From the moment your doctor gave you the green light to offer solid foods to your baby, you released your inner Martha Stewart and began planning a menu full of baby-friendly fruits and veggies. But all of your excitement came to a screeching halt when you realized that your baby didn't share your enthusiasm for the items on his new menu. Before you consider it a total mom fail, you should know that your baby's solid refusal may be the result of a bigger issue. In that case, you'll want to know some of the reasons why your baby may struggle with solids.
You may be eager to switch your baby over to a diet consisting mainly of solids, especially if it means that your breasts will get a break at mealtime. But introducing solids is a gradual process that will likely include a lot of ups and downs. According to Kelly Mom, solid foods are meant to complement rather than replace breastfeeding or formula in the first year of life. The site suggested offering baby solids an hour after nursing or formula feeding in order to make sure he's still getting all of the nutrients he needs until his first birthday.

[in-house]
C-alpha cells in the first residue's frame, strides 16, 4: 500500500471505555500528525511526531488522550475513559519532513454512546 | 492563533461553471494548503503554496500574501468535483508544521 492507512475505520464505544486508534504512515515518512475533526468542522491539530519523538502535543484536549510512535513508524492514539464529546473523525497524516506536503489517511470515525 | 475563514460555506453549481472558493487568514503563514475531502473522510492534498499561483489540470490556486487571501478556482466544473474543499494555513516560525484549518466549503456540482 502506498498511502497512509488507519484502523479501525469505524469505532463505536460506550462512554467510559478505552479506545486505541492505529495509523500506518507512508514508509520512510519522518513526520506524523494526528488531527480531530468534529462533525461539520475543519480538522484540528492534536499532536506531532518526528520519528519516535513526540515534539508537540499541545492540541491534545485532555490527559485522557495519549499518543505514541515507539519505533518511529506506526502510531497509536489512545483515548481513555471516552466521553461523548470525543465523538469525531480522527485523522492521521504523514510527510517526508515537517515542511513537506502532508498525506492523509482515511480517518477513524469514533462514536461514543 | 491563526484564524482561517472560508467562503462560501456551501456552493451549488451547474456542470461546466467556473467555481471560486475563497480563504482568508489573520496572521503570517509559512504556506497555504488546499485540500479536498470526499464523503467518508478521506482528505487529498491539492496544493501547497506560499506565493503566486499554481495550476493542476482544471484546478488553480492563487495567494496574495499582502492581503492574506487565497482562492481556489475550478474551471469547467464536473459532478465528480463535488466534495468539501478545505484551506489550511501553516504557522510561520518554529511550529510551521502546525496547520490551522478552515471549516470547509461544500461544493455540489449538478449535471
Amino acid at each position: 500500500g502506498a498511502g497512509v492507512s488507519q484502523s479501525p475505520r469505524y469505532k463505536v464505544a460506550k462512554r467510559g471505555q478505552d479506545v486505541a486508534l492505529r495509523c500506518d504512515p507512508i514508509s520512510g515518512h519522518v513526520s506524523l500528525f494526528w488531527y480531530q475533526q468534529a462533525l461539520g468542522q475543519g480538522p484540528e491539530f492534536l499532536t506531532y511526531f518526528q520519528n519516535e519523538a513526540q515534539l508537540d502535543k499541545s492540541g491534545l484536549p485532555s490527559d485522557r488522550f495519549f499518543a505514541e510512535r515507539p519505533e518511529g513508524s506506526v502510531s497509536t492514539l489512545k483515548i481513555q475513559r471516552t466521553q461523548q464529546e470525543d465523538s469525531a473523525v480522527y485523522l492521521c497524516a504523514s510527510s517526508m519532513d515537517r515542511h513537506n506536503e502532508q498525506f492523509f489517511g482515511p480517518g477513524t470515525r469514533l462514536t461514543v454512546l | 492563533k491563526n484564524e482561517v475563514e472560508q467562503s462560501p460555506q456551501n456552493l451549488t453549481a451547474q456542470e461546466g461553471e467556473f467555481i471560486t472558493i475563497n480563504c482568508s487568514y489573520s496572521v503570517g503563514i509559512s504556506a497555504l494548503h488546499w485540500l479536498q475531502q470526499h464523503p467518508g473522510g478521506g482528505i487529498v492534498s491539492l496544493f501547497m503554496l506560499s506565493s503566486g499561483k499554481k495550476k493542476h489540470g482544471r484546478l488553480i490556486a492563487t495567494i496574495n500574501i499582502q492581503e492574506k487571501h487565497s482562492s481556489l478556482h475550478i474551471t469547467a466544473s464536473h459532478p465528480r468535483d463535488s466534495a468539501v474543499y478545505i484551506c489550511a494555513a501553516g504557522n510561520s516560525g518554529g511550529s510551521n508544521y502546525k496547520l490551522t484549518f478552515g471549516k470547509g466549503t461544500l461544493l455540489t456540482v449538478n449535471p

Adding solids to your baby's diet will involve of trial and error. Food sensitivities, a desire for independence, and a preference for breast milk or formula could cause him to flat out refuse some of things you put on the table. But you should continue to offer new foods and let baby lead the way. Because even when you get your baby used to a variety of solids in her diet, all of your hard work will be undone by the time he's 5 and only eating mac and cheese anyway.